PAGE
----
Arguments for the Existence of God
Several Short Arguments
Several Short Arguments From Alvin Plantinga
[These arguments are on the Sudath website, they are from lecture notes of Alvin Plantinga, the are not intended to be as comprehensive as the others, but just short reflections to provoke thought]
Not all the arguments on this page are from Plantinga, but most of them are.
XXVIII. Why is There Someting instead of Nothing?
"Why is there anything at all? That is, why are there any contingent beings at all? (Isn't that passing strange, as S says?) An answer or an explanation that appealed to any contingent being would of course raise the same question again. A good explanation would have to appeal to a being that could not fail to exist, and (unlike numbers, propositions, sets, properties and other abstract necessary beings) is capable of explaining the existence of contingent beings (by, for example, being able to create them). The only viable candidate for this post seems to be God, thought of as the bulk of the theistic tradition has thought of him: that is, as a necessary being, but also as a concrete being, a being capable of causal activity. (Difference from S's Cosmo Arg: on his view God a contingent being, so no answer to the question "Why are there anything (contingent) at all?"
XXIX. The argument from positive epistemic status.
"Clearly many of our beliefs do have positive epistemic status for us (at any rate most of us think so, most of us accept this premise). As we have seen, positive epistemic status is best thought of as a matter of a belief's being produced by cognitive faculties that are functioning properly in the sort of environment that is appropriate for them. The easiest and most natural way to think of proper functioning, however, is in terms of design: a machine or an organism is working properly when it is working in the way it was designed to work by the being that designed it. But clearly the best candidate for being the being who has designed our cognitive faculties would be God."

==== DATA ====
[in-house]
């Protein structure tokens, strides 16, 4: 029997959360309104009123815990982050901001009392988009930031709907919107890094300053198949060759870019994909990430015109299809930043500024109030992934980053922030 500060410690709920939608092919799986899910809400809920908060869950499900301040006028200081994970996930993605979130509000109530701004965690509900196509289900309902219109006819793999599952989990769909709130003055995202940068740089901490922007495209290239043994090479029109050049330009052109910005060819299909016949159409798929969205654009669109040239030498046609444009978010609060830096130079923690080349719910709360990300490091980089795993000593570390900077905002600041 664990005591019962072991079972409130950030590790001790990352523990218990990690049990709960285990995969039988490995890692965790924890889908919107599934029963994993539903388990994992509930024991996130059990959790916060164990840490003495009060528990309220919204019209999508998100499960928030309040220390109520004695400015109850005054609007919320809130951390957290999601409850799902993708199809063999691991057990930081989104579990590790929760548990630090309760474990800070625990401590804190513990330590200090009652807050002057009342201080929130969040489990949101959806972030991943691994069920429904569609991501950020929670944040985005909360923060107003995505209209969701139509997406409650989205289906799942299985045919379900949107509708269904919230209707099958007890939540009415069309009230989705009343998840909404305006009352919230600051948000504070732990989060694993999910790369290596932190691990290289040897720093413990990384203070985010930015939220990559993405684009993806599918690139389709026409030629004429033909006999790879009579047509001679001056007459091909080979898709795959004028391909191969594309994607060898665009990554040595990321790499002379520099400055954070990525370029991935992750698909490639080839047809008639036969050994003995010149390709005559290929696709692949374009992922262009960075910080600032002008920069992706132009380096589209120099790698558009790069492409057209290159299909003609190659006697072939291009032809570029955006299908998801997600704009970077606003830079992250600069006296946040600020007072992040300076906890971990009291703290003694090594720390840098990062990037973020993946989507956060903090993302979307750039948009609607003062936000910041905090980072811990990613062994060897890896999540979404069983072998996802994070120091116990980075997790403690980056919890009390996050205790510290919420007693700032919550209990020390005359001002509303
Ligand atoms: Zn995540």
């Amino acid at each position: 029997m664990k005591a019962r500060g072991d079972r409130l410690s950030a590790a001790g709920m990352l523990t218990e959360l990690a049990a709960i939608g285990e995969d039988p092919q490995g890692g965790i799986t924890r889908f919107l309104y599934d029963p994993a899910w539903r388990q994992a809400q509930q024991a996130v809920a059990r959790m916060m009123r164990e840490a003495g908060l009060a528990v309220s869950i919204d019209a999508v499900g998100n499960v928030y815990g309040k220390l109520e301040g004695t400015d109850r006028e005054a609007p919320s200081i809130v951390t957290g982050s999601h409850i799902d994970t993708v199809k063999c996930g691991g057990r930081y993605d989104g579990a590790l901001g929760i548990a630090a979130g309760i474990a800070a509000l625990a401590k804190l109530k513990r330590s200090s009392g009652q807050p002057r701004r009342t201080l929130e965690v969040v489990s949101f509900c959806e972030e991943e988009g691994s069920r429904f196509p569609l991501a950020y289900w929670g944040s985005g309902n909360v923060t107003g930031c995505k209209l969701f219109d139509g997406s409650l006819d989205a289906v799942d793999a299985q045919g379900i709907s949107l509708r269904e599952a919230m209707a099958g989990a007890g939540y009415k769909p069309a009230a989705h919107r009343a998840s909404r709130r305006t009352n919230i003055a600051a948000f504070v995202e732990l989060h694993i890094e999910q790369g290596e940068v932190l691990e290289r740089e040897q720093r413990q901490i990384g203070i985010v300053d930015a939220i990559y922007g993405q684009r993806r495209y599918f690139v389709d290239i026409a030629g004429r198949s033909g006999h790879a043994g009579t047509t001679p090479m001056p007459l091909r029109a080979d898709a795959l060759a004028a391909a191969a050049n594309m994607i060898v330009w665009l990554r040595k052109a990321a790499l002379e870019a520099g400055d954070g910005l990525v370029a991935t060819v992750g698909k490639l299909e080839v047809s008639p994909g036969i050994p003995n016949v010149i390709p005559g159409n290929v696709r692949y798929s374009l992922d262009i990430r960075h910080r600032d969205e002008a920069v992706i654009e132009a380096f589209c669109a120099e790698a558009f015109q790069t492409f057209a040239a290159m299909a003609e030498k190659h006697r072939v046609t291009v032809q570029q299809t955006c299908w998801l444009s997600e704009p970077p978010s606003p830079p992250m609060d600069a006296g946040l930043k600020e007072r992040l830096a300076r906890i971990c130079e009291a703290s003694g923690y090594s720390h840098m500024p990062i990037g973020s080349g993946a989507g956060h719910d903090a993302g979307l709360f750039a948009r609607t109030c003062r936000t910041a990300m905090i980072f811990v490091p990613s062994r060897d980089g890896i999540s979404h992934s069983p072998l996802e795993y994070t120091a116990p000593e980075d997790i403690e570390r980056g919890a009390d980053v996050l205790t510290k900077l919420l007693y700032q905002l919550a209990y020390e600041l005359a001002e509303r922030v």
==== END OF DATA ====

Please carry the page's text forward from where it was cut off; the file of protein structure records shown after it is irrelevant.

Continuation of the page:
"This premise of this argument is only a special case of a much broader premise: there are many natural (nonartifactual) things in the world besides our cognitive faculties such that they function properly or improperly: organs of our bodies and of other organisms, for example. (Tony Kenny's design argument)"
"Objection: perhaps there is indeed this initial tendency to see these things as the product of intelligent design; but there is a powerful defeater in evolutionary theory, which shows us a perfectly natural way in which all of these things might have come about without design.
"Reply: (1) is it in fact plausible to think that human beings, for example, have arisen through the sorts of mechanisms (random genetic mutation and natural selection) in the time that according to contemporary science that has been available? The conference of biologists and mathematicians ("Mathematical Challenges to the NeoDarwinian Interpretation of Evolution", ed. Paul Morehead and Martin Kaplan, Philadelphia, Wistar Institute Press); the piece by Houston Smith. The chief problem: most of the paths one might think of from the condition of not having eyes, for example, to the condition of having them will not work; each mutation along the way has to be adaptive, or appropriately connected with something adaptive. (2) There does not appear to be any decent naturalistic account of the origin of life, or of language."
XXXI. The Argument from induction.
Hume pointed out that human beings are inclined to accept inductive forms of reasoning and thus to take it for granted, in a way, that the future will relevantly resemble the past. (This may have been known even before Hume.) As Hume also pointed out, however, it is hard to think of a good (noncircular) reason for believing that indeed the future will be relevantly like the past. Theism, however, provides a reason: God has created us and our noetic capacities and has created the world; he has also created the former in such a way as to be adapted to the latter. It is likely, then, that he has created the world in such a way that in fact the future will indeed resemble the past in the relevant way). (And thus perhaps we do indeed have a priori knowledge of contingent truth: perhaps we know a priori that the future will resemble the past.) (Note here the piece by Aron Edidin: "Language Learning and A Priori Knowledge), APQ October l986 (Vol. 23/ 4); Aron argues that in any case of language learning a priori knowledge is involved.)